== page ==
- North Easterners gloomiest about house prices
- Scottish house prices resilient in face of tax disruption
- UK landlords warned that incomplete inventories costing Britain’s tenants dearly
- Number of UK property millionaires tops 1/2 million
- Landlords could start to raise rents after budget cut to their tax benefits
- Buy to let tax break removed for wealthy landlords, housing shares fall!
Landlords should take steps to prevent rising damp
It goes without saying that the best way to cure mould is to prevent it from developing in the first place, but nevertheless it remains a key priority in rented property.
However, there are a few steps landlords can take to reduce the chances of an outbreak, from using mould-resistant products like anti-mould paint in high-risk areas such as kitchens and bathrooms.
Installing an extractor fan in the bathroom which activates when the bathroom light is switched on is another winner, as is having an extractor fan in the kitchen, above the cooker.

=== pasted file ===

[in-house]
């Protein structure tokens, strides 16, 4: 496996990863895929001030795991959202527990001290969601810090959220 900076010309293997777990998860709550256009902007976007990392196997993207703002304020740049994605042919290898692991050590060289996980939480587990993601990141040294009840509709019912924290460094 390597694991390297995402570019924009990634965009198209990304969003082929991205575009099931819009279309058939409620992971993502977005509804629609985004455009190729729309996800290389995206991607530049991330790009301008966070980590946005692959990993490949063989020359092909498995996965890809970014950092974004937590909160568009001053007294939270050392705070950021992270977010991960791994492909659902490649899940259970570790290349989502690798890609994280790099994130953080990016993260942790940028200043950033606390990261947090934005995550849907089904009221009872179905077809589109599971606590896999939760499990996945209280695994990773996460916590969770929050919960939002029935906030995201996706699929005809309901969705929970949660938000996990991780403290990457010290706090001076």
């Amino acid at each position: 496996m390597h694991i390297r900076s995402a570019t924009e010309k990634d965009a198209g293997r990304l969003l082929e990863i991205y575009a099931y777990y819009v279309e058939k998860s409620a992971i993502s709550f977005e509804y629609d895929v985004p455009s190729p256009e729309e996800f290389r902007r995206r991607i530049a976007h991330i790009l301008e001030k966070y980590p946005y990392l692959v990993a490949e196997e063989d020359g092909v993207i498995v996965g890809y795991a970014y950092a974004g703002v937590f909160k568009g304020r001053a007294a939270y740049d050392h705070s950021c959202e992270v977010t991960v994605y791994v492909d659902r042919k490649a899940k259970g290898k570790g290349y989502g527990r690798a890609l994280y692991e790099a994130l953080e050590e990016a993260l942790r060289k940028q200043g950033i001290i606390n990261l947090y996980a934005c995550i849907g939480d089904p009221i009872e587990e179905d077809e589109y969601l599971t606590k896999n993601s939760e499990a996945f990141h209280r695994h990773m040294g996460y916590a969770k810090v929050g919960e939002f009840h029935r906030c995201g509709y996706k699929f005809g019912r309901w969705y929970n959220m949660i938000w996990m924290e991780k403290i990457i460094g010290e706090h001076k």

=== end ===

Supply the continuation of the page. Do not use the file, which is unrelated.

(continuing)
Externally, ensure gutters get cleaned and serviced regularly, especially if the property is close to tall trees; and resist the temptation to have any indoor plants, as their moist soil is a perfect breeding ground for mould, which may then spread to other areas of the house.
Check that there are no leaks in the property and if it is naturally warm and damp for whatever reason, you could do worse than install a humidifier.
There are other measures that you could consider taking but it’s best to assess how bad the problem really is first – no-one knows more than you what really does represent best value for money!
But while we’re in the realms of the smallest room in the house, it might be worth looking at how water saving loos and taps can save money AND meet energy efficiency ratings at the same time:
Tony Rheinberg , water saving expert at Ideal Standard, believes reducing water usage can make all the difference.
“The bathroom makes up almost 60% of domestic water use and the average person uses 50 litres of water each day just to flush the toilet,” he says. “So by putting a cistern displacement device in the toilet you’ll save one litre per flush.
“Or install a new low flush toilet. These use 2litres for half flush, 4 litres for full flush, compared to 10litres per flush for normal toilets!”
Tony also advises installing spray head taps, which can save up to 80% of tap water. Tap magic devices allow you to switch between spray and normal taps. Remember - saving hot water when hand washing will also save on your energy bill.
For more information on more economical water systems, contact Ideal Standard